Atiku is believed to be widely connected in Nigeria. His political relationships cut across all geopolitical zones of the country just as his outlook, friendships and business interests are pan-Nigerian. He has face-value acceptability across the country as a detribalized person for whom being Nigerian is not merely lip-service – the ethnic origins of his wives reveal a man who is at home anywhere in the country, a quality much valued in these days of hyper-ethnocentrism.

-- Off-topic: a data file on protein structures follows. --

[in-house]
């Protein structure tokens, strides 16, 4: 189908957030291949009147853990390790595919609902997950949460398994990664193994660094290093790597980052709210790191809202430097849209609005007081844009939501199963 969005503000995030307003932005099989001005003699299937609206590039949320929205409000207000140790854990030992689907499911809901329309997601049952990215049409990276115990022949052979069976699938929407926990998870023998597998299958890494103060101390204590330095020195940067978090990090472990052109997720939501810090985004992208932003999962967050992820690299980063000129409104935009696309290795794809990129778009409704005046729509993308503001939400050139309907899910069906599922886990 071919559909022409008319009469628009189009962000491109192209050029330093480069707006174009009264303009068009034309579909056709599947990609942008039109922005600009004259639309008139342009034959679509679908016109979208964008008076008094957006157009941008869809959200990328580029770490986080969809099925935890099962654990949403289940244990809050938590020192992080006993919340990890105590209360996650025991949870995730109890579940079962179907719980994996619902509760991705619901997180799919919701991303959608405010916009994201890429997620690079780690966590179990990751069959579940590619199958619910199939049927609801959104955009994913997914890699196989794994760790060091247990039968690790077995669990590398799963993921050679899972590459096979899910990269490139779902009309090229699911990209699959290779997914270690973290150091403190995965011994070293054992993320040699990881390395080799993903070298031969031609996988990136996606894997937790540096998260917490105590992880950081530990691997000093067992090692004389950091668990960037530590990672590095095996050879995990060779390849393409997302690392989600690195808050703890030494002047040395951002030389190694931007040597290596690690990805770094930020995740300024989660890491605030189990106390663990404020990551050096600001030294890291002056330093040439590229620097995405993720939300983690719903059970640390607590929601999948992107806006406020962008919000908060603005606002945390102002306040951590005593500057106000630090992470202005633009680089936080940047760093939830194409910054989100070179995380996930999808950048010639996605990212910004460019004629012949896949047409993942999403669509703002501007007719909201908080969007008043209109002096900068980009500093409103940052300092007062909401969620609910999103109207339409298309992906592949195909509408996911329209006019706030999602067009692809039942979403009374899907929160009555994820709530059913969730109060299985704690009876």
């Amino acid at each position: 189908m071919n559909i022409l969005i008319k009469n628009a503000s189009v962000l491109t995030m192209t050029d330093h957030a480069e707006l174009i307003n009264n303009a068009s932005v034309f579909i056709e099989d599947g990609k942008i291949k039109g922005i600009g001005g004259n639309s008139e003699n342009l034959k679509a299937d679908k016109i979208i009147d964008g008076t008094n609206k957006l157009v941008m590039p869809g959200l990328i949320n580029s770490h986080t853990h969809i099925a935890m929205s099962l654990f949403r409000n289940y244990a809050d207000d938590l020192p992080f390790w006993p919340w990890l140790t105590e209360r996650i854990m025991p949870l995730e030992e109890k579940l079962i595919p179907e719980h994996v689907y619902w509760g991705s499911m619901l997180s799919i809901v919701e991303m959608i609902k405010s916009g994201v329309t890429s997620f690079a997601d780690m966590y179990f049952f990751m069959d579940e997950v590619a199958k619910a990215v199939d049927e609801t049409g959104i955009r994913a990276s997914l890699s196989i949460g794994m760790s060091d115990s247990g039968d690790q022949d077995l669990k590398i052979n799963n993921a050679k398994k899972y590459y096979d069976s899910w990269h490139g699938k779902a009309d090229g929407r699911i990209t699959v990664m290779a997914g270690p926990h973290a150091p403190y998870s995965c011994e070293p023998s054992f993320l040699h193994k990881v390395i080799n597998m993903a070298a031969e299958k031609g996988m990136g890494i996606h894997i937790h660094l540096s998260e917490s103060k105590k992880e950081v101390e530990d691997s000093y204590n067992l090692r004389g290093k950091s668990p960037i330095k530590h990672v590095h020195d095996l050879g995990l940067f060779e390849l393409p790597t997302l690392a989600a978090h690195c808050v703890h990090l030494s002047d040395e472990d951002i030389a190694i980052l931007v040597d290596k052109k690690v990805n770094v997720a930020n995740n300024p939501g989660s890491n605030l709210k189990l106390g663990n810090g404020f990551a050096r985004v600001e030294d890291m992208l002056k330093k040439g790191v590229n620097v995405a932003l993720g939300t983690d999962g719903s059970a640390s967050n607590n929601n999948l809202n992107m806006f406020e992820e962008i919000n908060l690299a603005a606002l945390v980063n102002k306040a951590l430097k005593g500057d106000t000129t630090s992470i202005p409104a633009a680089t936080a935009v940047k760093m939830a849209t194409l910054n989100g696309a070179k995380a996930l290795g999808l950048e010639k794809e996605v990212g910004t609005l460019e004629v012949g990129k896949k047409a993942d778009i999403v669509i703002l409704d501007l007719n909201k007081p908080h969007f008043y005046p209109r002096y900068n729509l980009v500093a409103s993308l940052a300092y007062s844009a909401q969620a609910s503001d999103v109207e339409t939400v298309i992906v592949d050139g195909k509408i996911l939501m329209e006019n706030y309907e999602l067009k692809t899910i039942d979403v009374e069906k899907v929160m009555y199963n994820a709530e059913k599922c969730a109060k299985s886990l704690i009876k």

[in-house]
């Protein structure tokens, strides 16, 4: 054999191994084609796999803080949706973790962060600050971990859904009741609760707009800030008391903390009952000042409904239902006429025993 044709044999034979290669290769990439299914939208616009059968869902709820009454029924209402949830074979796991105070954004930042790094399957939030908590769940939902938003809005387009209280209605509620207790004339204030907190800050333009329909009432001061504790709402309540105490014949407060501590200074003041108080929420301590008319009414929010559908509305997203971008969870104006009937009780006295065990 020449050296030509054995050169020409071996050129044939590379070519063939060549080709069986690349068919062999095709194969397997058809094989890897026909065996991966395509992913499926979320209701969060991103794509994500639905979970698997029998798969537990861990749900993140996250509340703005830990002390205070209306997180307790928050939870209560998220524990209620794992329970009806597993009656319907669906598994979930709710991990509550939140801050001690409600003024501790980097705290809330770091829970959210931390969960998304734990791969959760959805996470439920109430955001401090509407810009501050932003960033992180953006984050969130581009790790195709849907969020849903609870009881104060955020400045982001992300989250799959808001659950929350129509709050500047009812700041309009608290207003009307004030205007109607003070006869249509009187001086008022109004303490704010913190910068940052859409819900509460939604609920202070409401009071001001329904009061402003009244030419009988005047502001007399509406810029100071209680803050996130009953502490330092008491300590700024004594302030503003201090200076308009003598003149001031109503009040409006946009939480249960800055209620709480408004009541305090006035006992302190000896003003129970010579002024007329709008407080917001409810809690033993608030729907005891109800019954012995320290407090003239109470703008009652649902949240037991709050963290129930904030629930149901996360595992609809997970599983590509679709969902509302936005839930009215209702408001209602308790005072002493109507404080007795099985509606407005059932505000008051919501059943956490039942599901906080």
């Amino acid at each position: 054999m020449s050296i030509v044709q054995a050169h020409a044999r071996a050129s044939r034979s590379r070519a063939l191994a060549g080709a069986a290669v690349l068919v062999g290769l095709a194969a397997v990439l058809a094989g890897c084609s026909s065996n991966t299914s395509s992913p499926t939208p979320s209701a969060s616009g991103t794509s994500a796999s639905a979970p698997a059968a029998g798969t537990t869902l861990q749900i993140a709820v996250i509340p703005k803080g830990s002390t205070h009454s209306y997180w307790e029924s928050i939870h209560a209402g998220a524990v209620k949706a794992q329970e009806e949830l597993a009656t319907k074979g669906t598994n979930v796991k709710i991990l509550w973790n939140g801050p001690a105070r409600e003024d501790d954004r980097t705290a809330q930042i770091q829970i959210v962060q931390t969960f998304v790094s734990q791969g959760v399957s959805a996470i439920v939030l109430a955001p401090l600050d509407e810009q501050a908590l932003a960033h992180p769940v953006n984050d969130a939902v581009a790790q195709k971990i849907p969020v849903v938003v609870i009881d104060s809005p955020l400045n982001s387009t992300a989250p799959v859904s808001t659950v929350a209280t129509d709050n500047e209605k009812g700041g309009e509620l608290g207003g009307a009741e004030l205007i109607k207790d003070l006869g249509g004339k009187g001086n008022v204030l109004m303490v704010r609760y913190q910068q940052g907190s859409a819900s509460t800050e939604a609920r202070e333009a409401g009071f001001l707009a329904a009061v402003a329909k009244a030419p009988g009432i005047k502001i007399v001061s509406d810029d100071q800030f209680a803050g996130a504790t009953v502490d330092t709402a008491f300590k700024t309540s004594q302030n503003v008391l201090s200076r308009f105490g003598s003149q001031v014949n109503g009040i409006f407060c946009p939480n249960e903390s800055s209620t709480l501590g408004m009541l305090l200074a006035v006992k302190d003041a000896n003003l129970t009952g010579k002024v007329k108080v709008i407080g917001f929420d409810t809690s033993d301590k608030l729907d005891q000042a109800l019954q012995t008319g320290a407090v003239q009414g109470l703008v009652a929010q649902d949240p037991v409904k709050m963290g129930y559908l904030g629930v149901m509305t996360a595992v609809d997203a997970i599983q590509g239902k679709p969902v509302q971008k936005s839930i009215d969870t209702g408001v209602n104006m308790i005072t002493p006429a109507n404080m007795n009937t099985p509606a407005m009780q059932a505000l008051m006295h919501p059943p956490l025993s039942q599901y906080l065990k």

However, apart from his personality, perhaps the most prepossessing consideration of the Atiku campaign is his buy-in into the campaign to restructure Nigeria. In the face of the contemporary socio-economic and political realities which confronts Nigeria as a country, there is an increasing acknowledgment of the need to reconfigure the federal architecture of Nigeria for greater efficiency of its component units. Even the ruling APC has come to the same conclusion going by the El-Rufai report on restructuring. It has become all too clear that whatever Nigeria achieves today with such defective, maladjusted and disproportionately top-heavy system will be mere tokenism compared to the bounteous potential it could release by operating a more dynamic and efficacious truly federal system. It is in this wise that Atiku Abubakar’s campaign for true federalism is sure to resonate among many voters and garner him a lot of support. The restructuring debate has been hot in the last few years and has taken on the life of a major election issue. It goes without saying that a lot is wrong with the present dysfunctional structure of the country especially as regards issues like state police, resource control and equitable distribution of opportunities that accrue from being a nation-state. Many of the festering issues in the polity like insecurity, economic downturn and separatist tendencies have their roots in the unwieldy quasi-federal structure of today where controls are over-centralized and therefore ineffective and so, provision of solutions by political actors who will have either real power to effect the changes or real influence to push for same will matter a lot to the discerning electorate.